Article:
National Wildlife Refuge
|19255 SW Pacific Hwy
Sherwood, OR 97140
Phone Number: 503-625-5944
|Visit the Refuge's Web Site:
Tualatin River National Wildlife Refuge
Tualatin River National Wildlife Refuge is located within the floodplain of the Tualatin River basin near Sherwood, Oregon, at the northern end of the Willamette Valley. The concept of creating the refuge originated from local citizens, cities, and governments, so it enjoys strong popular support, stemming from a desire to preserve green space where future generations can take part in outdoor recreation and education.
Habitats include remnant and restored communities along rivers and streams, emergent, shrub, and forested wetlands, riparian forests, oak and pine meadows and grasslands, and mixed deciduous/coniferous forests common to western Oregon prior to settlement.
These habitats are known primarily for their importance to salmon and steelhead, wintering Canada goose, pintail and mallard ducks, and for providing breeding habitat for songbirds.
Getting There . . .
Tualatin River Refuge is located off of Highway 99W approximately 15 miles southwest of downtown Portland near Sherwood.
From the north: Drive southbound on Highway 99W and continue through the town of King City. Approximately 0.7 miles beyond the Cipole Road traffic light, turn right into the refuge. Look for brown highway guide signs.
From the south: Drive northbound on Highway 99W, approximately 1 mile north of Tualatin-Sherwood Road. Look for brown highway highway guide signs directing you to make a U-turn in order to enter into the refuge.
By bicycle: For your convenience, bicycle racks are provided in visitor parking areas. However, bicycles are not permitted on refuge trails.
By bus: Visitors can also take Tri-Met bus route 12 directly to the refuge entrance on Highway 99W. The #12 leaves from SW 3rd and Yamhill, 2 blocks from the MAX stop in downtown Portland.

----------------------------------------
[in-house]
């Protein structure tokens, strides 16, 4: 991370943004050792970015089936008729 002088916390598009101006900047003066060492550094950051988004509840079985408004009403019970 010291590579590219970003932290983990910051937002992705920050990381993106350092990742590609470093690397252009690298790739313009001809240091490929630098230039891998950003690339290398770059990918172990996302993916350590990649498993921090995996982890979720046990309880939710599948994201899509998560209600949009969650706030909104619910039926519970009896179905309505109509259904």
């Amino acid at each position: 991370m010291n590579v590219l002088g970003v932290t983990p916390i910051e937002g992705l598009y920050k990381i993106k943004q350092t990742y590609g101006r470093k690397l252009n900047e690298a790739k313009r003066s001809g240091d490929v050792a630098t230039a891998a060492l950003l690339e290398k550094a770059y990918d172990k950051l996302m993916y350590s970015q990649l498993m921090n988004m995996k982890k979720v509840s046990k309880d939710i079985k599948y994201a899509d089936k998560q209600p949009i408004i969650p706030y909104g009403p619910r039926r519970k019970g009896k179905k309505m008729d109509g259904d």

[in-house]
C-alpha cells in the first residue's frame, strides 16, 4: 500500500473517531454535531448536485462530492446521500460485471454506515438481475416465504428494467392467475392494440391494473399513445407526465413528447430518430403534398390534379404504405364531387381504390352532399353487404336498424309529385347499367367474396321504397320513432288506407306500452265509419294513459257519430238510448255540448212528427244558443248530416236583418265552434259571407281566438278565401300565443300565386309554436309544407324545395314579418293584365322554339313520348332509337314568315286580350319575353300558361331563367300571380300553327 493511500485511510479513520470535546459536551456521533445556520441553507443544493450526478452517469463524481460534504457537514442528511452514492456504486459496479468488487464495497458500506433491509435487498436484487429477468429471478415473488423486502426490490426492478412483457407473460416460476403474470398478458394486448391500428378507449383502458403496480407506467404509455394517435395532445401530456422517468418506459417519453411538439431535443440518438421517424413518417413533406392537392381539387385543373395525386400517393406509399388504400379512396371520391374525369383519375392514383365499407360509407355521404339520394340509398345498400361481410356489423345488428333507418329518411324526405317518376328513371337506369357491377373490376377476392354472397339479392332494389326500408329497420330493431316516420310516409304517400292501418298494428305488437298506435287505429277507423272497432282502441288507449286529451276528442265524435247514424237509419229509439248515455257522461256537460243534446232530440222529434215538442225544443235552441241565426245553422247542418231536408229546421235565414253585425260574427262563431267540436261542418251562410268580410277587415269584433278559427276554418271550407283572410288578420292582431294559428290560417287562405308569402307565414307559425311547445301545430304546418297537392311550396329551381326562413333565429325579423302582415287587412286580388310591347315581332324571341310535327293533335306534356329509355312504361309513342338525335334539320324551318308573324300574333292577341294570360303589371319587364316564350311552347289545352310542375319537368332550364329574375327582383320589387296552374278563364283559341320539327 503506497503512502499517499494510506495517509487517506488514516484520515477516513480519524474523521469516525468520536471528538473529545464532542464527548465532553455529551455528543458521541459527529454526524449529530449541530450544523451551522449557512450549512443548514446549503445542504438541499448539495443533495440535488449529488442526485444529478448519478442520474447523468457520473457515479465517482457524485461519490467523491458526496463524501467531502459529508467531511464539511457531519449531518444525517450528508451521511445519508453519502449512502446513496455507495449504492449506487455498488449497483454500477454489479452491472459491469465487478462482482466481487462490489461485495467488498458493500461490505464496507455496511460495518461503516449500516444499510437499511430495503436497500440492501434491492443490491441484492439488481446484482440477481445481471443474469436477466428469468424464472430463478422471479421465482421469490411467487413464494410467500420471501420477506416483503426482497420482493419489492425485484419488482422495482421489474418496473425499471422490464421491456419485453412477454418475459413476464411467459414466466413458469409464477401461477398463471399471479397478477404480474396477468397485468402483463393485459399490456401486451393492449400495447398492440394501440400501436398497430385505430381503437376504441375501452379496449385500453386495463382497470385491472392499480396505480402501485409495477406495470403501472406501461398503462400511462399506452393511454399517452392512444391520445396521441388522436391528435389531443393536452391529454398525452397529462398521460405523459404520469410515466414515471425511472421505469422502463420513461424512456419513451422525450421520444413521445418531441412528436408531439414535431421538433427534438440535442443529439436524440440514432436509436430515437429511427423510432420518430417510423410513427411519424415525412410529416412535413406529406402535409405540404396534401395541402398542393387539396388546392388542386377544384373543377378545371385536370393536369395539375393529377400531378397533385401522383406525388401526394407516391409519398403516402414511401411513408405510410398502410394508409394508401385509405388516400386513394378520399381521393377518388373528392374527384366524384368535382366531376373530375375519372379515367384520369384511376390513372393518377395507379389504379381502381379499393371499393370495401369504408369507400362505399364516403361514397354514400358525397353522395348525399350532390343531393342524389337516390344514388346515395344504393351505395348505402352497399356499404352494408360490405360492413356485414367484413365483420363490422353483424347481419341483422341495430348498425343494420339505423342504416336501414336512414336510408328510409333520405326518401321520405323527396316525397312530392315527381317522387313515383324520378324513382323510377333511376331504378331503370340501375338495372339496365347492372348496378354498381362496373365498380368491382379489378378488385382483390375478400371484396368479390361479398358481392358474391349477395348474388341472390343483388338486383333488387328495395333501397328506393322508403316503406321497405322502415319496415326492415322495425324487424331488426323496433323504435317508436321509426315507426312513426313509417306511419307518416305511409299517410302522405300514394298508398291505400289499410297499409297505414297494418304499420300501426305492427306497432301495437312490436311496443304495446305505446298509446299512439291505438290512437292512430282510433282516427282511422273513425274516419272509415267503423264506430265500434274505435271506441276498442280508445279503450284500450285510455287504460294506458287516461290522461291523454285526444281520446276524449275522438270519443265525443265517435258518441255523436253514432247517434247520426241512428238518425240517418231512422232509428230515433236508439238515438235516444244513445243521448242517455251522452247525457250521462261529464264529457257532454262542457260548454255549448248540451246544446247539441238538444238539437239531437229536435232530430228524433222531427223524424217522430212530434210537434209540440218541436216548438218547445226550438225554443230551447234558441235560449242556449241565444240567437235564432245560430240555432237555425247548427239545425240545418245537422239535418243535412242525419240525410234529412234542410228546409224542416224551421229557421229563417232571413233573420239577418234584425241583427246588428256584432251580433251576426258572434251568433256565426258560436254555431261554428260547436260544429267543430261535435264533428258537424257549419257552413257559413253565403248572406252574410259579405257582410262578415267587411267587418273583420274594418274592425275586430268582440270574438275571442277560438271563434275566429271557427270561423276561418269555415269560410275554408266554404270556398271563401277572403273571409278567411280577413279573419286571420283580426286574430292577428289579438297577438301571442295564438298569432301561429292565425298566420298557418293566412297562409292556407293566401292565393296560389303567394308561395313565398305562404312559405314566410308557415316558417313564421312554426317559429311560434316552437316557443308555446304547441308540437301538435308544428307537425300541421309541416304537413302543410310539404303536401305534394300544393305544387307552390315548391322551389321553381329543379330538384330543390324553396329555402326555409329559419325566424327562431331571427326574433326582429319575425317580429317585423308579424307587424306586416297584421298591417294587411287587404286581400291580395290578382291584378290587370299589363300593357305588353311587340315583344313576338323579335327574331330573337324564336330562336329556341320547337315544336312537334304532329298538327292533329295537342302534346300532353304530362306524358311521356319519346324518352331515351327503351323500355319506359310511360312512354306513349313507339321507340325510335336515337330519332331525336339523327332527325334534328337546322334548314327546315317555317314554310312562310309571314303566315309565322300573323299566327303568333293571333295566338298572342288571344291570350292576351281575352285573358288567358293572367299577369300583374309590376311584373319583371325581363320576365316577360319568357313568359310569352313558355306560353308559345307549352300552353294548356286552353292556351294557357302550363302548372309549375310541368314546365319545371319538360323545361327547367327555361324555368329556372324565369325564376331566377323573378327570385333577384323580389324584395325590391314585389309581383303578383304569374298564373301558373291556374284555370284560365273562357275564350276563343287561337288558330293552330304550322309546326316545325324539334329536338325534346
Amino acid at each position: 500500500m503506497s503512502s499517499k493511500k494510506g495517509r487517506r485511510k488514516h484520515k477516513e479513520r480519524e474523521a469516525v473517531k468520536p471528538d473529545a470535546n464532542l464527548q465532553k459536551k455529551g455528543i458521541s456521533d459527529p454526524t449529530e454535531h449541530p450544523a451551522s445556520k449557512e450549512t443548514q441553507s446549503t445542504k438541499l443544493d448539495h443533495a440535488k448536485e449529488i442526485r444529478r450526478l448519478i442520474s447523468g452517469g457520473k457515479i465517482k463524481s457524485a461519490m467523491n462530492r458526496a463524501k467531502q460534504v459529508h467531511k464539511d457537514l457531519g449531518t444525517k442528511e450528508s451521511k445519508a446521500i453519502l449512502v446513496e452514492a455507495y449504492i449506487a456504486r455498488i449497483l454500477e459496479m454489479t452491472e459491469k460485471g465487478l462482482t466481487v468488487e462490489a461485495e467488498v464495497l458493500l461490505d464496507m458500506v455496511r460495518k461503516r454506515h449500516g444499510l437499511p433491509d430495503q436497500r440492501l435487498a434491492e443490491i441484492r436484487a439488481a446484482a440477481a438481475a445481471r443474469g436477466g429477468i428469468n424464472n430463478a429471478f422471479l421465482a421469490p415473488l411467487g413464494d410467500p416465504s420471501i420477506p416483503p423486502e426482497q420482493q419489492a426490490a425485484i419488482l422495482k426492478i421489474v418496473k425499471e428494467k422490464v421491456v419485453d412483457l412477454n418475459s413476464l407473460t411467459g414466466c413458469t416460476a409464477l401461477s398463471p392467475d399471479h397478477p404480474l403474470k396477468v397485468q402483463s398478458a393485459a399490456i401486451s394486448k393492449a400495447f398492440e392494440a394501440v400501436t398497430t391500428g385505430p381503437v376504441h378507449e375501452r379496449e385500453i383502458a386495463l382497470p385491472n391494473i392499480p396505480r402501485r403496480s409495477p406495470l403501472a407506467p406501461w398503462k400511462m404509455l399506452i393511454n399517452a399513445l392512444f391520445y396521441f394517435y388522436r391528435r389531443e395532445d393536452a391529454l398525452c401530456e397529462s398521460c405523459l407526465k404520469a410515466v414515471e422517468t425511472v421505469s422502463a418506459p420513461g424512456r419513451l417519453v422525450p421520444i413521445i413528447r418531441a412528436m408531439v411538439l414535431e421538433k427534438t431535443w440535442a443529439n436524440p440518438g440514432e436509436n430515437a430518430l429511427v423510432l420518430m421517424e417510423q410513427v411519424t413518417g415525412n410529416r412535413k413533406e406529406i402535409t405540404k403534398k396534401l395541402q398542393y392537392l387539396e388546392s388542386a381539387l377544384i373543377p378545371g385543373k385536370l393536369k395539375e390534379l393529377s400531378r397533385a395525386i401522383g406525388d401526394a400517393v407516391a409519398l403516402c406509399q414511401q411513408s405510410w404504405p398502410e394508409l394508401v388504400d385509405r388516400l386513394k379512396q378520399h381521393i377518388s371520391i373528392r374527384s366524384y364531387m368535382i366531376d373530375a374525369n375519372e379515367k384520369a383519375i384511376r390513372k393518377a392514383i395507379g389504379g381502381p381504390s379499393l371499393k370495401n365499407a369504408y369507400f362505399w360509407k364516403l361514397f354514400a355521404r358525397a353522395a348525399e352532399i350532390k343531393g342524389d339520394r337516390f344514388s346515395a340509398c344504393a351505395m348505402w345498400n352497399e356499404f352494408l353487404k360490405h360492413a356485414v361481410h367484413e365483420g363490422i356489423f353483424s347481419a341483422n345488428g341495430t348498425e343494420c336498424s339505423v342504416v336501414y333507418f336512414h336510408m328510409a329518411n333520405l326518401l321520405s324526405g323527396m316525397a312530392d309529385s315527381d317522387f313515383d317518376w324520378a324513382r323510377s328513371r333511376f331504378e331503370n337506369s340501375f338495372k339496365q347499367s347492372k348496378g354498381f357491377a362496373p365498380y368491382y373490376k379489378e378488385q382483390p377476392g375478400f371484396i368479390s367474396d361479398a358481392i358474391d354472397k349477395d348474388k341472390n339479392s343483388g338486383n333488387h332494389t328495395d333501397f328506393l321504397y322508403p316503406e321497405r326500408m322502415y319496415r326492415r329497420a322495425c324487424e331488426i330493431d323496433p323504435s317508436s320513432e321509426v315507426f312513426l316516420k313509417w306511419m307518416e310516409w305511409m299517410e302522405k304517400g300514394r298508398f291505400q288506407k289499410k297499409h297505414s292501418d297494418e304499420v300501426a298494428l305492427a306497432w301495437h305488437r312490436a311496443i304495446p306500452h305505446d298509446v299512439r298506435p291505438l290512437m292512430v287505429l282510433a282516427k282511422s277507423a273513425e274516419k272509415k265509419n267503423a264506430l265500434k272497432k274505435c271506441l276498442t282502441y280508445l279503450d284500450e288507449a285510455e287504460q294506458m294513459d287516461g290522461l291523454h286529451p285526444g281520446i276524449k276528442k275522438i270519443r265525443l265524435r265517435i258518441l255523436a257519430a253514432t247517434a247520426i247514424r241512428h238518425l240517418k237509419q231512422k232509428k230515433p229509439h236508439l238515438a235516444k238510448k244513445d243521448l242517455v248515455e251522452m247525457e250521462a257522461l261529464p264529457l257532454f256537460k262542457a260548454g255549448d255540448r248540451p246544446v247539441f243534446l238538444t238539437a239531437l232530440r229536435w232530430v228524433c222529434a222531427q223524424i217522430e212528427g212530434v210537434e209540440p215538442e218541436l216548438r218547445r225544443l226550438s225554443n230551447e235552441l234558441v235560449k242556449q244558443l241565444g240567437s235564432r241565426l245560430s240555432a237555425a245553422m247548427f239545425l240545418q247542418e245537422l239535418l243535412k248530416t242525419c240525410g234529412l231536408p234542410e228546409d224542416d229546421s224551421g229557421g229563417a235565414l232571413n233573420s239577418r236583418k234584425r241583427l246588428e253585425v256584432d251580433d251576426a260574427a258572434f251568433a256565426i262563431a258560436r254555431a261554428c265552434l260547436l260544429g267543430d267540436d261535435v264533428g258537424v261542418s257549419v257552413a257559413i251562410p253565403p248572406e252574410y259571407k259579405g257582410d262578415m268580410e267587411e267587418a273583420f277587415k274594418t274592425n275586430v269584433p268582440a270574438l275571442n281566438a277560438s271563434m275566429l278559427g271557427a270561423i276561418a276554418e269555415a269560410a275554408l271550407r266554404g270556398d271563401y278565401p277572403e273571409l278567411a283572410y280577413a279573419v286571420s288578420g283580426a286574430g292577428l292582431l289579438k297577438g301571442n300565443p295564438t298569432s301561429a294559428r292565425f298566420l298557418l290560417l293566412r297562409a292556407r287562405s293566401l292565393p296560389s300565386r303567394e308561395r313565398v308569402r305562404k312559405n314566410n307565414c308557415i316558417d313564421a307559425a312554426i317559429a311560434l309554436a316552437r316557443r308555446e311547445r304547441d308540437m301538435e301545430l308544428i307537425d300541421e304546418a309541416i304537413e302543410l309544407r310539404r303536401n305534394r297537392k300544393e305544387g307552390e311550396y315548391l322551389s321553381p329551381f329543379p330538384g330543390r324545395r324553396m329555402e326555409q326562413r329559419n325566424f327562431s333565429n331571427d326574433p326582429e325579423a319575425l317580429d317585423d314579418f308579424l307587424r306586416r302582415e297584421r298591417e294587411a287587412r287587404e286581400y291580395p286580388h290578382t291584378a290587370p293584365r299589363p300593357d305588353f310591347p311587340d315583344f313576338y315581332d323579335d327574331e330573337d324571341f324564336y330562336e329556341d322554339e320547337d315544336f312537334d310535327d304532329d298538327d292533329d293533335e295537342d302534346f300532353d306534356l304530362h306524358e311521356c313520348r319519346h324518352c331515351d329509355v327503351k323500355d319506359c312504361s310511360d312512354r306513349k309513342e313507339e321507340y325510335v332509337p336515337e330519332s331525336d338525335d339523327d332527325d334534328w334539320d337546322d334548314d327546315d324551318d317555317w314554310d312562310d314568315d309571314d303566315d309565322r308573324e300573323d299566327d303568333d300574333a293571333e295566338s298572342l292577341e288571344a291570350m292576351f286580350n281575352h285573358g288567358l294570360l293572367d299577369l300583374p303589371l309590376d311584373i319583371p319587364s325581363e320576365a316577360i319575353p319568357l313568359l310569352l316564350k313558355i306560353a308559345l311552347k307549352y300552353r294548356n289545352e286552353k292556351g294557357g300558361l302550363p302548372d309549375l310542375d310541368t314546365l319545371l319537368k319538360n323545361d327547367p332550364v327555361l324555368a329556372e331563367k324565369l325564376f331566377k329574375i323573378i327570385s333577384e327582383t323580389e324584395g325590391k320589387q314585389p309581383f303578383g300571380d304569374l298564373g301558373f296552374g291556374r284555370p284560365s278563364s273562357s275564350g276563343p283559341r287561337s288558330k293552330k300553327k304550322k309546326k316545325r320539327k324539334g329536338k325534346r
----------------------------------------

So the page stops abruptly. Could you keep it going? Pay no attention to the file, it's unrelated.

Click here for a refuge map.
The new refuge administrative headquarters is located at 19255 SW Pacific Highway in Sherwood. The Roy Rogers Road office building is no longer open to the public.
Get Google map and directions to this refuge/WMD from a specified address:
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Two high priority areas of management are to restore native habitats associated with the Tualatin River floodplain and to provide wildlife-dependent public use emphasizing environmental education and interpretation. Land acquisition and habitat restoration with an emphasis on wetlands have dominated refuge programs early in refuge development.
The active acquisition program of the refuge has progressed well, with over one-third of the approved 3,060 acres in fee title ownership by the Service. Thus far, more than 625 acres of native floodplain habitats have been restored, including a large 400-acre complex of wetlands on the Steinborn Unit of the refuge near State Highway 99W.
Click here for a copy of a refuge fact sheet.Learn More>>